Robert VerBruggen writes:
In a new Voxsplainer on gun violence, Dylan Matthews claims:
Protestations of gun rights supporters aside, public health researchers who study firearms generally agree that increased firearm ownership rates are associated with higher rates of homicide. … Developed countries with more guns generally have more homicide; states within the US with more guns have more homicide…
The two assertions at the end are not true, and the first sentence explains why: If you want to give a good account of a debate about gun statistics, you don’t treat the consensus of “public health researchers” as gospel. The field is notorious for its anti-gun bias, and there’s a whole literature of work outside of it.
It’s true (as Matthews notes) that there are some studies showing guns to be associated with increased homicide once other factors have been statistically “controlled” (a highly subjective process that can be manipulated, even subconsciously, to make the data say whatever the researcher wants them to say). But there is no simple relationship between gun ownership and homicide rates as such, either among developed countries or among states in the U.S. Read the rest of this entry »
Ronald Bailey reports: Quinnipiac University economist Mark Gius has published a new study, “An examination of the effects of concealed weapons laws and assault weapons bans on state-level murder rates,” in the journal Applied Economics Letters. From the abstract:
The purpose of the present study is to determine the effects of state-level assault weapons bans and concealed weapons laws on state-level murder rates. Using data for the period 1980 to 2009 and controlling for state and year fixed effects, the results of the present study suggest that states with restrictions on the carrying of concealed weapons had higher gun-related murder rates than other states. It was also found that assault weapons bans did not significantly affect murder rates at the state level. These results suggest that restrictive concealed weapons laws may cause an increase in gun-related murders at the state level. The results of this study are consistent with some prior research in this area, most notably Lott and Mustard (1997).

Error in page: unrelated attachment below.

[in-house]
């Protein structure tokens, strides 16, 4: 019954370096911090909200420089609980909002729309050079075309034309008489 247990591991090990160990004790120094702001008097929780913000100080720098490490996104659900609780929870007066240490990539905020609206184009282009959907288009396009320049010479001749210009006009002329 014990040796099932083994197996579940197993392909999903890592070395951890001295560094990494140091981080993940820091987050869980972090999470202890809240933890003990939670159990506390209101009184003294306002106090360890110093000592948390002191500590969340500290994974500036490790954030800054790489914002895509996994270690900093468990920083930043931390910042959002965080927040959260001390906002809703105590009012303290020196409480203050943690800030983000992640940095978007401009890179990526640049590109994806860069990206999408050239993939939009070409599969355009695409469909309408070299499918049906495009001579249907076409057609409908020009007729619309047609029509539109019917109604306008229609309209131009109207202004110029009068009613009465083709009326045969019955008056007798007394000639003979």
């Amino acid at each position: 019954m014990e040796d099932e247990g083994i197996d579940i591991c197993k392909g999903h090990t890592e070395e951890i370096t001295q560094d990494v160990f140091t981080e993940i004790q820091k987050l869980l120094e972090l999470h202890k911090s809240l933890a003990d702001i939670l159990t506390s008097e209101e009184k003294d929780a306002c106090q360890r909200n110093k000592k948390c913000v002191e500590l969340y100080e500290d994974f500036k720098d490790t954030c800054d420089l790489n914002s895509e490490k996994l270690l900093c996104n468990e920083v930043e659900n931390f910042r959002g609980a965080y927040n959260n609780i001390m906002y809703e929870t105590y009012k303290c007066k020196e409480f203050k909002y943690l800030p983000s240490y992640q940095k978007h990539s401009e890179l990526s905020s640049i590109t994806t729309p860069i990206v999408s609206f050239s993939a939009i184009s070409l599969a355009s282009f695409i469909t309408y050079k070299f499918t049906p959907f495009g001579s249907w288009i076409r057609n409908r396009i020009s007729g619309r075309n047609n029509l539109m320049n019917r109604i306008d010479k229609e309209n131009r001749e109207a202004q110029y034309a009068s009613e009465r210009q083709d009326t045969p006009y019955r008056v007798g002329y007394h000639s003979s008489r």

For more background: The most recent Reason-Rupe poll reports that 63 percent of Americans don’t believe that stricter gun laws would keep weapons out of the hands of criminals.
Awr Hawkins writes: Since 1998, John Lott‘s seminal work More Guns, Less Crime has been used to show that areas with the highest gun ownership in America experience the least crime on a per capita basis.
It now appears that what Lott discovered as true for the U.S.A. is true for the world as well as.
Delusional Guardian Op-Ed Writer Plots Fantasy Invasion of U.S.A., Under Guise of ‘Humanitarian Emergency’, Begs U.N. SupportPosted: September 22, 2013
American gun use is out of control. Shouldn’t the world intervene?
Perhaps still upset by the anti-Monarchial outcome of the Revolutionary War, in a breathlessly-sincere royal snit fit, The Guardian Observer’s Henry Porter reveals how deeply alarmed he is about America’s out-of-control “gun” problem, and calls upon civilized world powers to mount an intervention! ‘America, come to your senses, and impose much stricter gun-control measures! ‘ appears to be his prescription. Even though the evidence proves stricter gun control laws don’t work, they don’t reduce murder rates, and in fact may increase violent crime rates–or as Cam Edwards said: “If gun control laws worked, Chicago would be Mayberry“–alas, the former colonists are just a little too wild for Porter’s delicate sensibliites. Using the same misleading statistics all pro-control activists like to repeat, Porter whips up a righteous fury.
Revealingly, Porter’s original article mistakenly said that Edward Kennedy was shot in 1968. This has since been corrected. If this is any indication of the author’s grasp of basic historical facts, the reader will know what to expect. We hope some of his other errors are corrected soon, too.
Example: reference to this study “high gun ownership makes countries less safe, study finds” — but when you get to the conclusion, it weasels out with “Although correlation is not the same as causation, it seems conceivable that abundant gun availability facilitates firearm-related deaths…” (note: studies such as this intentionally make no distinction between homicides and suicides, masking them beneath the singular term “gun deaths’, to enable the less observant reader to more easily conclude that each death represents a violent murder) Perhaps Porter should take note of the more recent Harvard Gun Study, which, like all credible studies on the subject, concludes that Gun Bans Don’t Reduce the Murder Rate.